In recent years, the American Psychological Association (APA) has been working towards addressing societal issues regarding racial equality…including examining the racism the plagued the field’s history. In October 2021, the APA issued a formal apology taking responsibility for how it has affected people and the field of psychology (you can find this apology here: https://www.apa.org/about/policy/racism-apology).
Here’s a brief history of some important moments the field of psychology’s journey towards racial justice:
1892: The APA was founded with 31 white male members
1910: The Eugenics Record Office was founded. From 1910-1939, this research institute collected biological and social information about the American population.
1916: A revised version of the Stanford-Binet, an intelligence test, was used to justify educational segregation.
1933: Raymond Cattell, an American psychologist, argued for the dangers of “race mixing.”
1954: Brown v. Board of Education ~ This ruling ended educational segregation in public schools. Several Black psychologists, including Mamie Phipps Clark and Kenneth Clark, provided testimony. However, other psychologists lobbied against it.
1966: Kenneth Clark becomes the first Black president of the APA.
1968: 75 Black psychologists leave the APA and form the Association of Black Psychologists. These psychologists argued that the APA failed to address issues like poverty, racism, and racist and cultural biases in testing. Other ethnic psychological associations (e.g., Asian American Psychological Association, National Hispanic Psychological Association, Society for Indian Psychologists) began to form.
1974: With a $1 million grant for the National Institute of Mental Health, the APA announced a Minority Fellowship Program. This program has graduated over 2,200 people (so far).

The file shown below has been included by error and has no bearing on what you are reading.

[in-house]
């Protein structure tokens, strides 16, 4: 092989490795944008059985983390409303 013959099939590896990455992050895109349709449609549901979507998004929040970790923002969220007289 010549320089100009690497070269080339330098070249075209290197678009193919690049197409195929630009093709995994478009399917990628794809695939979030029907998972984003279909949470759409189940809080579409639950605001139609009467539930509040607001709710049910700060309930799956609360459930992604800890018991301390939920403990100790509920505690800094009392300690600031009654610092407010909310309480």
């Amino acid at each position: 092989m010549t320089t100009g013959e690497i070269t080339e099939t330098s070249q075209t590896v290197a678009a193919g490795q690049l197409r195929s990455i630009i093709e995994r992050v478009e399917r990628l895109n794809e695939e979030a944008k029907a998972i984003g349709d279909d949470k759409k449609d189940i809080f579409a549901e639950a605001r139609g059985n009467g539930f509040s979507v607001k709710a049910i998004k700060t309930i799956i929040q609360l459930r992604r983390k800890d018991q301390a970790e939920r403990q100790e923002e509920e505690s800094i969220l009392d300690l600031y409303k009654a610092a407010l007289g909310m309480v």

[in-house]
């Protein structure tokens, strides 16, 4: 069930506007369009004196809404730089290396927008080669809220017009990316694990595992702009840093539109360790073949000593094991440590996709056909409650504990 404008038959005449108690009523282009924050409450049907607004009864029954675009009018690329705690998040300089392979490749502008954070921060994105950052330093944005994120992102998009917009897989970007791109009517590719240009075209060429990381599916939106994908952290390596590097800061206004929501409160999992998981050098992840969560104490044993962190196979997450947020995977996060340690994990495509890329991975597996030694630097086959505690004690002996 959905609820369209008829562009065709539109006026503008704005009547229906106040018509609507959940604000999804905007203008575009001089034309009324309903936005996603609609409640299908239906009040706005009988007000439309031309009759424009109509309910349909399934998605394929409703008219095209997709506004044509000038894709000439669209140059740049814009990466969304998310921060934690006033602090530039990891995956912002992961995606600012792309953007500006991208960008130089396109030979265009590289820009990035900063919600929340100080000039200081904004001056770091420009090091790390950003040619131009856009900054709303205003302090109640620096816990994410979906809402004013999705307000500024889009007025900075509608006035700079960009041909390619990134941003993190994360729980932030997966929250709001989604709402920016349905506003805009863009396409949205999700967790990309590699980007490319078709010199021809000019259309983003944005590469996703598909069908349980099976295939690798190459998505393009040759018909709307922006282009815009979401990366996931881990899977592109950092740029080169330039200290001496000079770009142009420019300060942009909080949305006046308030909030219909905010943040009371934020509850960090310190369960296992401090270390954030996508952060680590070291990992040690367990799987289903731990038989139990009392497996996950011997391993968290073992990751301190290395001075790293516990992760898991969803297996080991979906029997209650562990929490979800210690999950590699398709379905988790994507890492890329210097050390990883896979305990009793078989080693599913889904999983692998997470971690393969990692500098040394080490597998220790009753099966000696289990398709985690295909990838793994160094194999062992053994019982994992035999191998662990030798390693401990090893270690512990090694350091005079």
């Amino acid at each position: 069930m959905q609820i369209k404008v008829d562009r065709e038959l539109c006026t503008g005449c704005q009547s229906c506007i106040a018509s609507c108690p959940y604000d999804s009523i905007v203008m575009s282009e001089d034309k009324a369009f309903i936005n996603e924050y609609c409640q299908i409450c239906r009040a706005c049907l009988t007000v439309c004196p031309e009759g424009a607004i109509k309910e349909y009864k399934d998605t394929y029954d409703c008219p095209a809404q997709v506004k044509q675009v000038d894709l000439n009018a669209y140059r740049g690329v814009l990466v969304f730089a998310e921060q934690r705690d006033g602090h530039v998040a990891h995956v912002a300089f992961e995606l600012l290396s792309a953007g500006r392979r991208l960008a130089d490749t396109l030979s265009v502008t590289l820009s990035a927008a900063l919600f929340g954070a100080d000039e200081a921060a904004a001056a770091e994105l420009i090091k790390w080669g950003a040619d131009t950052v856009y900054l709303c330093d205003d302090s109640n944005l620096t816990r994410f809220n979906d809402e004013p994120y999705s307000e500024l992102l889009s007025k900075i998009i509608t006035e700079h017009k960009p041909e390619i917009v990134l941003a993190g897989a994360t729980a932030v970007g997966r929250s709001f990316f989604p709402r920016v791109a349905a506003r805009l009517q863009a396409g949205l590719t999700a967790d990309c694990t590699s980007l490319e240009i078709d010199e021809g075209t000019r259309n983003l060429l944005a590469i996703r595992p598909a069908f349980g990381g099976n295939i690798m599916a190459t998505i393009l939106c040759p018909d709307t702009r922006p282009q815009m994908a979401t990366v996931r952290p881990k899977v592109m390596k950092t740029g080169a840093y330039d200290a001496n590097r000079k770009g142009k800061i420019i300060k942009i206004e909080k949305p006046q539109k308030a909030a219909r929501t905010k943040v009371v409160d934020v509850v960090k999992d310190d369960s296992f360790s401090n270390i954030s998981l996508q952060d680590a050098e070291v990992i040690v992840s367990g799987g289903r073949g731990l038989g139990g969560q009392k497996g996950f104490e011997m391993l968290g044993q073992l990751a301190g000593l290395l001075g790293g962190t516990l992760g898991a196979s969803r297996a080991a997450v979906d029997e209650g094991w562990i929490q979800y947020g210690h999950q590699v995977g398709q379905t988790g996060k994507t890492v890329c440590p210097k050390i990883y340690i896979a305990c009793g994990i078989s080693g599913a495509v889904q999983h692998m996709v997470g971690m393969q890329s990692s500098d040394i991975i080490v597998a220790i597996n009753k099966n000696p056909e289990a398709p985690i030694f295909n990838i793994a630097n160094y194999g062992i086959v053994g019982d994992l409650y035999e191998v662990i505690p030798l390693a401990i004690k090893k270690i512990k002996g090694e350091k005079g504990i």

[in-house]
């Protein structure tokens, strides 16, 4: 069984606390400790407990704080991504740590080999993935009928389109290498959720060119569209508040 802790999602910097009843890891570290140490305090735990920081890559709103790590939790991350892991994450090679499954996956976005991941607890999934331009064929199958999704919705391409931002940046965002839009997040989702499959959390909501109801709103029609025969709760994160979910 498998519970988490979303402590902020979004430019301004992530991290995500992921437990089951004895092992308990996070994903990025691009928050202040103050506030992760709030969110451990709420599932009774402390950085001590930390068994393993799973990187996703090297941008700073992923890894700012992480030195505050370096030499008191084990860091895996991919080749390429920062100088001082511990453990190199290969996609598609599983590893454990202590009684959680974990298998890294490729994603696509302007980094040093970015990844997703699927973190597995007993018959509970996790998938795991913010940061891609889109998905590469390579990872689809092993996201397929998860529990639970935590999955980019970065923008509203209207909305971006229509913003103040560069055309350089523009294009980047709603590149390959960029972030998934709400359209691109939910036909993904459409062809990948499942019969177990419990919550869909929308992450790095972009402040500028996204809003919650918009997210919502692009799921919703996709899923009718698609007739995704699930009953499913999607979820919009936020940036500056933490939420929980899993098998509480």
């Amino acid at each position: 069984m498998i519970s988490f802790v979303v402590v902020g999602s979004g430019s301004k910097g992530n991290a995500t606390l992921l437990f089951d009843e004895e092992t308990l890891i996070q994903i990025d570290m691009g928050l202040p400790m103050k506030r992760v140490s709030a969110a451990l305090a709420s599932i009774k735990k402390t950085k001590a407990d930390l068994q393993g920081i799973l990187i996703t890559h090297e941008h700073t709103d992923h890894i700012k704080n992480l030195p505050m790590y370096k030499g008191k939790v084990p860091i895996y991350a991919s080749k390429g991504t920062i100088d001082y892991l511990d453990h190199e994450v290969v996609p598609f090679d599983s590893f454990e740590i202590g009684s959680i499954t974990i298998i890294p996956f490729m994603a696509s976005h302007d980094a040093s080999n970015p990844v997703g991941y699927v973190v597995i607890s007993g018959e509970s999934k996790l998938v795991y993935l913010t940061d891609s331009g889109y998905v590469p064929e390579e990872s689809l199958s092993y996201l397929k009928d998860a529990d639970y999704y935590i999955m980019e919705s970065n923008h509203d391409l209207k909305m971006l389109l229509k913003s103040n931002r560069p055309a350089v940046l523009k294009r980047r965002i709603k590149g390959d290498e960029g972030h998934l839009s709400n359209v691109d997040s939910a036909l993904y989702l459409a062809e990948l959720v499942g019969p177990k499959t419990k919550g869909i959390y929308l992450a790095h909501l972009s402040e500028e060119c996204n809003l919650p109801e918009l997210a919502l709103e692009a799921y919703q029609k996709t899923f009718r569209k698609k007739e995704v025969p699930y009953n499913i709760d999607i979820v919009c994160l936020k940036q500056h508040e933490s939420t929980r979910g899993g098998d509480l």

1978-1979: Representatives from Ethnic Psychological Associations urged APA to work harder on cultural concerns. The APA formed the APA office of Ethnic Minority Affairs in 1979.
1992-2019: APA begins to issue different guidelines regarding race and culture.
2005: Representatives from Ethnic Psychological Associations begin to attend the APA Council of Representatives but are only allowed to observe.
2020: Finally, after a bylaw change failing to pass three times over 15 years, the APA approved voting seats for representatives from Ethnic Psychological Associations.
Dr. Brian Smedley, APA’s former chief of psychology in the public interest said, “One of the things that was really eye-opening was to understand how powerfully our field has been shaped by destructive ideologies and forces. When you understand that history, you start to realize that not only do I, as a psychologist, have personal and professional responsibilities, but my discipline and my association have responsibilities as well.”
Many of these changes have occurred through the diligent work of many psychologists of color. EDI, or ‘equity, diversity, and inclusion,’ in research has been focusing on inequalities, racism, poverty, gun violence, COVID-19 inequalities, and in many more areas. For more information, check out: https://www.apa.org/about/apa/equity-diversity-inclusion